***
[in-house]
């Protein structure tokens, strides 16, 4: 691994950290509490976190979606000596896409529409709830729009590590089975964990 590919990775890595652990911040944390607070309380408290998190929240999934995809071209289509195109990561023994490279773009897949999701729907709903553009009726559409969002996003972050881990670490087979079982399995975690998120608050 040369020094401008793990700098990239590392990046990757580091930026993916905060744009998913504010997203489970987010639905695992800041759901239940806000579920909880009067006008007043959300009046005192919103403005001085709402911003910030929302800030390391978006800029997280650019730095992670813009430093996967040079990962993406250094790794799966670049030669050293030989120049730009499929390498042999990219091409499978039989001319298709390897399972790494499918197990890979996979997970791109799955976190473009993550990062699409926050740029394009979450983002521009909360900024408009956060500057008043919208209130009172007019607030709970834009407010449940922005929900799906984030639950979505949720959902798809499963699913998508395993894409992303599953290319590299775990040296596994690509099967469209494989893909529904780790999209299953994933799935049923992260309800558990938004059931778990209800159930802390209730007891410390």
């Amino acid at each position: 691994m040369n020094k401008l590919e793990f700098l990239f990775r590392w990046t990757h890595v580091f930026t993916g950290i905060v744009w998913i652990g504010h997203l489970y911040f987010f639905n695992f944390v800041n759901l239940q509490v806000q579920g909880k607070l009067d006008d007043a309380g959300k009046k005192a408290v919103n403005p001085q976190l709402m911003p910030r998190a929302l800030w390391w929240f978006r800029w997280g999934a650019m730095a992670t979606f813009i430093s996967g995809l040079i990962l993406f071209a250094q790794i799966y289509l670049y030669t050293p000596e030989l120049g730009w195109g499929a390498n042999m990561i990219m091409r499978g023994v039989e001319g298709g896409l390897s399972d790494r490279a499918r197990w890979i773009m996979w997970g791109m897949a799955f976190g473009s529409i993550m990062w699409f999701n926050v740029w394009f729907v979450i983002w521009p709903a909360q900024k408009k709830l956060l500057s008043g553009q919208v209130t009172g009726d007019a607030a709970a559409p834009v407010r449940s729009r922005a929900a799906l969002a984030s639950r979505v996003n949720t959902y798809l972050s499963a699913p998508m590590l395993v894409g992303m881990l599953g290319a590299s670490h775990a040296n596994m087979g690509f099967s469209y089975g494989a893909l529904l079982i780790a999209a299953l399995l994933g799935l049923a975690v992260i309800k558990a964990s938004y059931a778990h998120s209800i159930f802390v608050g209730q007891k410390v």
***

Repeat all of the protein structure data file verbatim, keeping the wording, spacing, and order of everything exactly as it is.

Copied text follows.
[in-house]
């Protein structure tokens, strides 16, 4: 691994950290509490976190979606000596896409529409709830729009590590089975964990 590919990775890595652990911040944390607070309380408290998190929240999934995809071209289509195109990561023994490279773009897949999701729907709903553009009726559409969002996003972050881990670490087979079982399995975690998120608050 040369020094401008793990700098990239590392990046990757580091930026993916905060744009998913504010997203489970987010639905695992800041759901239940806000579920909880009067006008007043959300009046005192919103403005001085709402911003910030929302800030390391978006800029997280650019730095992670813009430093996967040079990962993406250094790794799966670049030669050293030989120049730009499929390498042999990219091409499978039989001319298709390897399972790494499918197990890979996979997970791109799955976190473009993550990062699409926050740029394009979450983002521009909360900024408009956060500057008043919208209130009172007019607030709970834009407010449940922005929900799906984030639950979505949720959902798809499963699913998508395993894409992303599953290319590299775990040296596994690509099967469209494989893909529904780790999209299953994933799935049923992260309800558990938004059931778990209800159930802390209730007891410390």
């Amino acid at each position: 691994m040369n020094k401008l590919e793990f700098l990239f990775r590392w990046t990757h890595v580091f930026t993916g950290i905060v744009w998913i652990g504010h997203l489970y911040f987010f639905n695992f944390v800041n759901l239940q509490v806000q579920g909880k607070l009067d006008d007043a309380g959300k009046k005192a408290v919103n403005p001085q976190l709402m911003p910030r998190a929302l800030w390391w929240f978006r800029w997280g999934a650019m730095a992670t979606f813009i430093s996967g995809l040079i990962l993406f071209a250094q790794i799966y289509l670049y030669t050293p000596e030989l120049g730009w195109g499929a390498n042999m990561i990219m091409r499978g023994v039989e001319g298709g896409l390897s399972d790494r490279a499918r197990w890979i773009m996979w997970g791109m897949a799955f976190g473009s529409i993550m990062w699409f999701n926050v740029w394009f729907v979450i983002w521009p709903a909360q900024k408009k709830l956060l500057s008043g553009q919208v209130t009172g009726d007019a607030a709970a559409p834009v407010r449940s729009r922005a929900a799906l969002a984030s639950r979505v996003n949720t959902y798809l972050s499963a699913p998508m590590l395993v894409g992303m881990l599953g290319a590299s670490h775990a040296n596994m087979g690509f099967s469209y089975g494989a893909l529904l079982i780790a999209a299953l399995l994933g799935l049923a975690v992260i309800k558990a964990s938004y059931a778990h998120s209800i159930f802390v608050g209730q007891k410390v």